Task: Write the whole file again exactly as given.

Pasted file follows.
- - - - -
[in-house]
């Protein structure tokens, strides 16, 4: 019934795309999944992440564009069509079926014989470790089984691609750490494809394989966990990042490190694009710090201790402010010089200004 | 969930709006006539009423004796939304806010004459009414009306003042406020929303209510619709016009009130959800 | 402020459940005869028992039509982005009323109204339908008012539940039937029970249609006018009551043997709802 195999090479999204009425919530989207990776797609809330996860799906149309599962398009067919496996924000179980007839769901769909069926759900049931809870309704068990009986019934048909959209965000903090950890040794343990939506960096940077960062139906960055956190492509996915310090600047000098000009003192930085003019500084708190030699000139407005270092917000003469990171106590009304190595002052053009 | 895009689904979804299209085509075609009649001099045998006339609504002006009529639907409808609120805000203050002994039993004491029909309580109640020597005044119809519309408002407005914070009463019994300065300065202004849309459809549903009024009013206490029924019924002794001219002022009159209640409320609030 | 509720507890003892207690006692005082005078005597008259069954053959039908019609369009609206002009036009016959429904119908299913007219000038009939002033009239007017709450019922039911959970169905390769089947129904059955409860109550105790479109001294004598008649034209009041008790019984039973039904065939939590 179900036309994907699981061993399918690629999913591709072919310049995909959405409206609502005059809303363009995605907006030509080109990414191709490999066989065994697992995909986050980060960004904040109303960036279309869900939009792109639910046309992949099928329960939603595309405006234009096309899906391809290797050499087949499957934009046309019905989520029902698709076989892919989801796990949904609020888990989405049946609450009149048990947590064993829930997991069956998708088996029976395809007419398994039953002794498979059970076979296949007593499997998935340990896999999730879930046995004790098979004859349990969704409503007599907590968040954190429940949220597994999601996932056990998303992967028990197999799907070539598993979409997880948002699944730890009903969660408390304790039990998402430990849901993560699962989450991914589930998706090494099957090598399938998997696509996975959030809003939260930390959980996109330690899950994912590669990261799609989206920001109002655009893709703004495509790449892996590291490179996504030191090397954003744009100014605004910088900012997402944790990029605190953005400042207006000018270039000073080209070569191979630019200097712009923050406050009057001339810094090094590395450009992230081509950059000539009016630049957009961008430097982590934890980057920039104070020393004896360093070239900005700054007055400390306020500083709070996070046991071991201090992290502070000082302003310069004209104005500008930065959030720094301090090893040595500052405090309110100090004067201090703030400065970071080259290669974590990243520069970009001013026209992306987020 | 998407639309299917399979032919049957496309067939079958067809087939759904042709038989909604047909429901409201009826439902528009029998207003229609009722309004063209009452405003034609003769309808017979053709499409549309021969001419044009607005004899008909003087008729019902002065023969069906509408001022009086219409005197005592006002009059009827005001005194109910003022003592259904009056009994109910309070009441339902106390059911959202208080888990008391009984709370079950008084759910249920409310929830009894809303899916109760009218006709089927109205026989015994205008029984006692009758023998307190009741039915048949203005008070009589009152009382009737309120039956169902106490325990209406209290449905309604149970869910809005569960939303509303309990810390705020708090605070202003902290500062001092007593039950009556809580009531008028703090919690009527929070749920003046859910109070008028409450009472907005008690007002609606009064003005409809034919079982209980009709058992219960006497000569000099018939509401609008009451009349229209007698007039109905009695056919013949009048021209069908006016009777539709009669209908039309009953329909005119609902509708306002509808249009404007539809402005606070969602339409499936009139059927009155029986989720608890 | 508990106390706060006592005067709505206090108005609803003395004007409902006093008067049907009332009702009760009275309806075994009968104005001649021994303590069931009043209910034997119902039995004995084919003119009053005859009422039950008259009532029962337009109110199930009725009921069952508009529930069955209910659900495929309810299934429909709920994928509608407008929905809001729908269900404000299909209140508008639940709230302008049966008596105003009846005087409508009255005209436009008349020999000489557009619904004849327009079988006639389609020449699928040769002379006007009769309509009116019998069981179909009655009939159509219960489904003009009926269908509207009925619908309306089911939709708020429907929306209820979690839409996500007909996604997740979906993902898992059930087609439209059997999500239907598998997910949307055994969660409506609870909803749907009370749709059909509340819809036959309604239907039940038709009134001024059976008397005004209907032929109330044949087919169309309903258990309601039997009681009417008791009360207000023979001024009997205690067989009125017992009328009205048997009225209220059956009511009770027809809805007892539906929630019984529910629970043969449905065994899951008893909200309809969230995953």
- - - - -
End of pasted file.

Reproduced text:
[in-house]
């Protein structure tokens, strides 16, 4: 019934795309999944992440564009069509079926014989470790089984691609750490494809394989966990990042490190694009710090201790402010010089200004 | 969930709006006539009423004796939304806010004459009414009306003042406020929303209510619709016009009130959800 | 402020459940005869028992039509982005009323109204339908008012539940039937029970249609006018009551043997709802 195999090479999204009425919530989207990776797609809330996860799906149309599962398009067919496996924000179980007839769901769909069926759900049931809870309704068990009986019934048909959209965000903090950890040794343990939506960096940077960062139906960055956190492509996915310090600047000098000009003192930085003019500084708190030699000139407005270092917000003469990171106590009304190595002052053009 | 895009689904979804299209085509075609009649001099045998006339609504002006009529639907409808609120805000203050002994039993004491029909309580109640020597005044119809519309408002407005914070009463019994300065300065202004849309459809549903009024009013206490029924019924002794001219002022009159209640409320609030 | 509720507890003892207690006692005082005078005597008259069954053959039908019609369009609206002009036009016959429904119908299913007219000038009939002033009239007017709450019922039911959970169905390769089947129904059955409860109550105790479109001294004598008649034209009041008790019984039973039904065939939590 179900036309994907699981061993399918690629999913591709072919310049995909959405409206609502005059809303363009995605907006030509080109990414191709490999066989065994697992995909986050980060960004904040109303960036279309869900939009792109639910046309992949099928329960939603595309405006234009096309899906391809290797050499087949499957934009046309019905989520029902698709076989892919989801796990949904609020888990989405049946609450009149048990947590064993829930997991069956998708088996029976395809007419398994039953002794498979059970076979296949007593499997998935340990896999999730879930046995004790098979004859349990969704409503007599907590968040954190429940949220597994999601996932056990998303992967028990197999799907070539598993979409997880948002699944730890009903969660408390304790039990998402430990849901993560699962989450991914589930998706090494099957090598399938998997696509996975959030809003939260930390959980996109330690899950994912590669990261799609989206920001109002655009893709703004495509790449892996590291490179996504030191090397954003744009100014605004910088900012997402944790990029605190953005400042207006000018270039000073080209070569191979630019200097712009923050406050009057001339810094090094590395450009992230081509950059000539009016630049957009961008430097982590934890980057920039104070020393004896360093070239900005700054007055400390306020500083709070996070046991071991201090992290502070000082302003310069004209104005500008930065959030720094301090090893040595500052405090309110100090004067201090703030400065970071080259290669974590990243520069970009001013026209992306987020 | 998407639309299917399979032919049957496309067939079958067809087939759904042709038989909604047909429901409201009826439902528009029998207003229609009722309004063209009452405003034609003769309808017979053709499409549309021969001419044009607005004899008909003087008729019902002065023969069906509408001022009086219409005197005592006002009059009827005001005194109910003022003592259904009056009994109910309070009441339902106390059911959202208080888990008391009984709370079950008084759910249920409310929830009894809303899916109760009218006709089927109205026989015994205008029984006692009758023998307190009741039915048949203005008070009589009152009382009737309120039956169902106490325990209406209290449905309604149970869910809005569960939303509303309990810390705020708090605070202003902290500062001092007593039950009556809580009531008028703090919690009527929070749920003046859910109070008028409450009472907005008690007002609606009064003005409809034919079982209980009709058992219960006497000569000099018939509401609008009451009349229209007698007039109905009695056919013949009048021209069908006016009777539709009669209908039309009953329909005119609902509708306002509808249009404007539809402005606070969602339409499936009139059927009155029986989720608890 | 508990106390706060006592005067709505206090108005609803003395004007409902006093008067049907009332009702009760009275309806075994009968104005001649021994303590069931009043209910034997119902039995004995084919003119009053005859009422039950008259009532029962337009109110199930009725009921069952508009529930069955209910659900495929309810299934429909709920994928509608407008929905809001729908269900404000299909209140508008639940709230302008049966008596105003009846005087409508009255005209436009008349020999000489557009619904004849327009079988006639389609020449699928040769002379006007009769309509009116019998069981179909009655009939159509219960489904003009009926269908509207009925619908309306089911939709708020429907929306209820979690839409996500007909996604997740979906993902898992059930087609439209059997999500239907598998997910949307055994969660409506609870909803749907009370749709059909509340819809036959309604239907039940038709009134001024059976008397005004209907032929109330044949087919169309309903258990309601039997009681009417008791009360207000023979001024009997205690067989009125017992009328009205048997009225209220059956009511009770027809809805007892539906929630019984529910629970043969449905065994899951008893909200309809969230995953």